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HRDC v. ICE, D.C., Complaint, Public Records, 2019

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Case 1:19-cv-00673 Document 1 Filed 03/11/19 Page 1 of 7

U N I T E D S TAT E S D I S C T R I C T C O U RT
F O R T H E D I S T R I C T O F C O LUM B I A
H UM A N R I G H T S D E F E N S E C E N T E R
1028 N Federal Highway
Lake Worth FL 33460

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Plaintiff,
v.

Civil Action
No.

United States Immigration and
Customs Enforcement,
500 12th St., SW
Washington, D.C. 20536
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Defendant.
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_______________________________________ )
COMPLAINT

This lawsuit is an action under the Freedom of Information Act, 5 U.S.C. §552, et seq.,
seeking production of records responsive to requests submitted by the Human Rights
Defense Center to the United States Immigration and Custom Enforcement.

Ju r i s d i c t i o n a n d V e n u e
1. This Court has both subject matter jurisdiction over this action and personal jurisdiction
over the defendant under 5 U.S.C. § 552(a)(4)(B) and 28 U.S.C. §§ 1331, 2201(a) and
2202.

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2. Venue is appropriate in this Court under to 5 U.S.C. § 552(a)(4)(B) and 28 U.S.C. §1391.

Pa rt i e s
3. Plaintiff Human Rights Defense Center is a non-profit charitable organization
incorporated in the state of Washington, with principal offices in Lake Worth Florida.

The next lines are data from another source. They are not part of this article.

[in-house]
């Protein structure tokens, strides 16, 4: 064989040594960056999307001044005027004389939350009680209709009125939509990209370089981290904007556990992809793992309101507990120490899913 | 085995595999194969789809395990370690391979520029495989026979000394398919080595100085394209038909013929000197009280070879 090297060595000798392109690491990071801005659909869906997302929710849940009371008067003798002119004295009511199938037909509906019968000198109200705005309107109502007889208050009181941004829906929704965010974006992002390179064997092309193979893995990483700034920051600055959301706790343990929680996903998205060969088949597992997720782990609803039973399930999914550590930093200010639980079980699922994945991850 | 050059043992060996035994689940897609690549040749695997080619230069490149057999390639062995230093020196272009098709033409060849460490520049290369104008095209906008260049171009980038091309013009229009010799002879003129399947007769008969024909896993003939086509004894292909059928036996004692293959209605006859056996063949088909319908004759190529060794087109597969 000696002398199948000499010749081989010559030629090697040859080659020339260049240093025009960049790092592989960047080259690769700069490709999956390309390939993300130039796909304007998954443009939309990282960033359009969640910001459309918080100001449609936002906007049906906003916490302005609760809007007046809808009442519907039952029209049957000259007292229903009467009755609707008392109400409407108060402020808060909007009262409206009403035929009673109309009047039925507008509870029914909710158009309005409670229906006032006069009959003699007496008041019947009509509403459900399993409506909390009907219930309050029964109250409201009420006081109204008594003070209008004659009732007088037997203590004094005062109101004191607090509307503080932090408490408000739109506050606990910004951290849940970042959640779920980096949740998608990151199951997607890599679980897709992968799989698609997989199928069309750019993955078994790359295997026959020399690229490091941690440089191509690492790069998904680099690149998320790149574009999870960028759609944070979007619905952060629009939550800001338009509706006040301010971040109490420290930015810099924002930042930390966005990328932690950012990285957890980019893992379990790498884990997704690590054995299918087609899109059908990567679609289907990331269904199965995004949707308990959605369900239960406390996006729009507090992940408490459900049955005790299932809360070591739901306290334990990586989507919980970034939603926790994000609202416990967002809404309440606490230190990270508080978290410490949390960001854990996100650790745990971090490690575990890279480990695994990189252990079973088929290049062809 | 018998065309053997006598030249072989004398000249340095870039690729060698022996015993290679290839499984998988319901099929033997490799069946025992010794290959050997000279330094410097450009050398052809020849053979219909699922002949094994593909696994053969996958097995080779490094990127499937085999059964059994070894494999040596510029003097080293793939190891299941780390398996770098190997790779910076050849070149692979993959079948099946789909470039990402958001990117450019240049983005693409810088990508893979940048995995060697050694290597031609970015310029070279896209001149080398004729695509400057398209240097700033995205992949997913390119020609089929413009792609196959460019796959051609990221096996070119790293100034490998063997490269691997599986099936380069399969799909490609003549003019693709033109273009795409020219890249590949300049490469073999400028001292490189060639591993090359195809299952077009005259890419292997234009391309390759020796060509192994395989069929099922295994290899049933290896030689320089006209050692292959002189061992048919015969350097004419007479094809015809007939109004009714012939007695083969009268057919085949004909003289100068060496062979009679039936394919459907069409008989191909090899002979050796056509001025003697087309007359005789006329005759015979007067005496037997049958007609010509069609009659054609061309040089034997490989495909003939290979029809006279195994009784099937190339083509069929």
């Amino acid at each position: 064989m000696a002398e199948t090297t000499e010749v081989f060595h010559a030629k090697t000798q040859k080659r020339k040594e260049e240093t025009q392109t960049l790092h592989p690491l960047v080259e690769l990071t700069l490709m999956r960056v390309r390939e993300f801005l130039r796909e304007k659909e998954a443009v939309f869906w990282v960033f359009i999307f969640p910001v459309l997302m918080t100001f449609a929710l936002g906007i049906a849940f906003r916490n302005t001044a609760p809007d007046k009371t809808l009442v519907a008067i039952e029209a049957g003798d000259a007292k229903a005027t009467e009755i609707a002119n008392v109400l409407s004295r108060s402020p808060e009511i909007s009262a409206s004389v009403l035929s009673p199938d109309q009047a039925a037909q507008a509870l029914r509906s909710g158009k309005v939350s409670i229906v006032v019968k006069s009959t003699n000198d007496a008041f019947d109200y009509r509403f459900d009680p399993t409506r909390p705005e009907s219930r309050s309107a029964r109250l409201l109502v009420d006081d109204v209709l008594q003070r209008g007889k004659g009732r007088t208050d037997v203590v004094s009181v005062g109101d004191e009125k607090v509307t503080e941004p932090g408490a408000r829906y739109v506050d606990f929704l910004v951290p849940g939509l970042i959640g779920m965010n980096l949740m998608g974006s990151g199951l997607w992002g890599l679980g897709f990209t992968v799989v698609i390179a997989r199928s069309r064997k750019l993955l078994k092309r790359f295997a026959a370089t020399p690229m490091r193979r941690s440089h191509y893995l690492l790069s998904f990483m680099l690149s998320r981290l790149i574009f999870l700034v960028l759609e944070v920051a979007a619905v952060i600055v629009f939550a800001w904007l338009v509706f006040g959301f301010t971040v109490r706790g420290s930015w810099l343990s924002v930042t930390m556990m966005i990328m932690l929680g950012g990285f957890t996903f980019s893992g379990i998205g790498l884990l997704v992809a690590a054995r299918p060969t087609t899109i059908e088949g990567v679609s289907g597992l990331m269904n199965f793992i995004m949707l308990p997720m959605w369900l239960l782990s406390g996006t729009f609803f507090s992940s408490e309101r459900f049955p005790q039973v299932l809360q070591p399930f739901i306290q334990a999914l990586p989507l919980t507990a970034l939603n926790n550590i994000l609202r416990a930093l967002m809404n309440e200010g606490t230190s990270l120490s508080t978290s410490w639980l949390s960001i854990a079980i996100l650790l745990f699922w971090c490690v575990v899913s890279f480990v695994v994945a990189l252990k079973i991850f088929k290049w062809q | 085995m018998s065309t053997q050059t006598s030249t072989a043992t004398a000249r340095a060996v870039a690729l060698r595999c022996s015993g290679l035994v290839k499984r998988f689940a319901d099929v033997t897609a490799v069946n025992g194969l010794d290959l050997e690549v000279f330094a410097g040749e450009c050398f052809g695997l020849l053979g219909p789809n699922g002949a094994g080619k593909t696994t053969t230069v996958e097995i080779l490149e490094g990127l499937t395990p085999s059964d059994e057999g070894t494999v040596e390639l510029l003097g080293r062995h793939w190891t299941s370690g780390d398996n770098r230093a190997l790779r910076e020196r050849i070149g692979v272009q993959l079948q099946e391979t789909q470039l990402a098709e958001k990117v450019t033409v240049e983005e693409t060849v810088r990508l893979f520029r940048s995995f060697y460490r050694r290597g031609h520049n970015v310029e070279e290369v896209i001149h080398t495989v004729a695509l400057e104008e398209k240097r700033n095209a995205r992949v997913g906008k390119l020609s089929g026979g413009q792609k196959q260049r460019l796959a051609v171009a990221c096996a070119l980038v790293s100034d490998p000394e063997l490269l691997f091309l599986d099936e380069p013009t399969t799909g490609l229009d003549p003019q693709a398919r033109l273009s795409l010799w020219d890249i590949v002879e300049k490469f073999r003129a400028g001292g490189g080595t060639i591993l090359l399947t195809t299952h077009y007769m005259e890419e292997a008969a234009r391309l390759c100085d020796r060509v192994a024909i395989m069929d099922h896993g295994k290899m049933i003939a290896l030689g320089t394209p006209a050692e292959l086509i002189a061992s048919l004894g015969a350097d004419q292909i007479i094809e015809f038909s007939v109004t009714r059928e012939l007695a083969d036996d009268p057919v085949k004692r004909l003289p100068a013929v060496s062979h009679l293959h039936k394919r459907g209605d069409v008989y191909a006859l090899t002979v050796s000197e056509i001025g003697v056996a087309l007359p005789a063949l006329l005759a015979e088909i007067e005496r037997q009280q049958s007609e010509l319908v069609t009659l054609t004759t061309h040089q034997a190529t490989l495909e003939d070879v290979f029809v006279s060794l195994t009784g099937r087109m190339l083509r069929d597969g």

4. Defendant United States Immigration and Custom Enforcement is a component of the
United States Department of Homeland Security and an agency under 5 U.S.C.
§552(f)(1) and 5 U.S.C. § 701.

Fa c t s
Human Rights Defense Center ’s Background and Missi on
5. The Human Rights Defense Center (previous name, Prison Legal News) has spent the
last twenty-nine years dedicated to public education, prisoner education, advocacy, and
outreach to support the rights of prisoners and to further basic human rights.
6. To accomplish its mission, HRDC gathers information from governmental entities
around the country and publishes the information in its journals and on its websites.
7. HRDC publishes and distributes books, magazines, and other information containing
news and analysis about prisons, jails and other detention facilities, prisoners’ rights,

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court rulings, management of prison facilities, prison conditions, and other matters
about the rights and interests of incarcerated individuals.
8. HRDC publishes two magazines: Prison Legal News and Criminal Legal News.
9. PLN is a legal journal that reports news and litigation about carceral facilities. PLN has
published monthly since 1990 and has around 9,000 subscribers in all 50 states. Based
on reader survey results the estimated actual readership is around ten times that
number. PLN’s subscribers include lawyers, journalists, judges, courts, public libraries
and universities. PLN also maintains a website that receives around 100,000 visitors
per month based on site analytics.
10. CLN is a legal journal launched in November, 2017. CLN reports on criminal law
decisions from the states and federal systems, focusing on legal developments affecting
the fact and duration of confinement. CLN also covers civil rights litigation against
police, prosecutors, and court systems.
11. Through its publishing arm, HRDC also publishes books about the criminal justice
system and legal issues affecting prisoners.
12. HRDC has targeted attention on the price of communication for prisoners and
developed expertise in those areas.

T h e Un i t e d S t a t e s I m m i g r a t i o n a n d C u s t o m E n f o r c e m e n t

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13. United States Immigration and Custom Enforcement (“ICE”) was created in 2003, to
promote homeland security and public safety through the criminal and civil
enforcement of federal laws governing border control, customs, trade and immigration.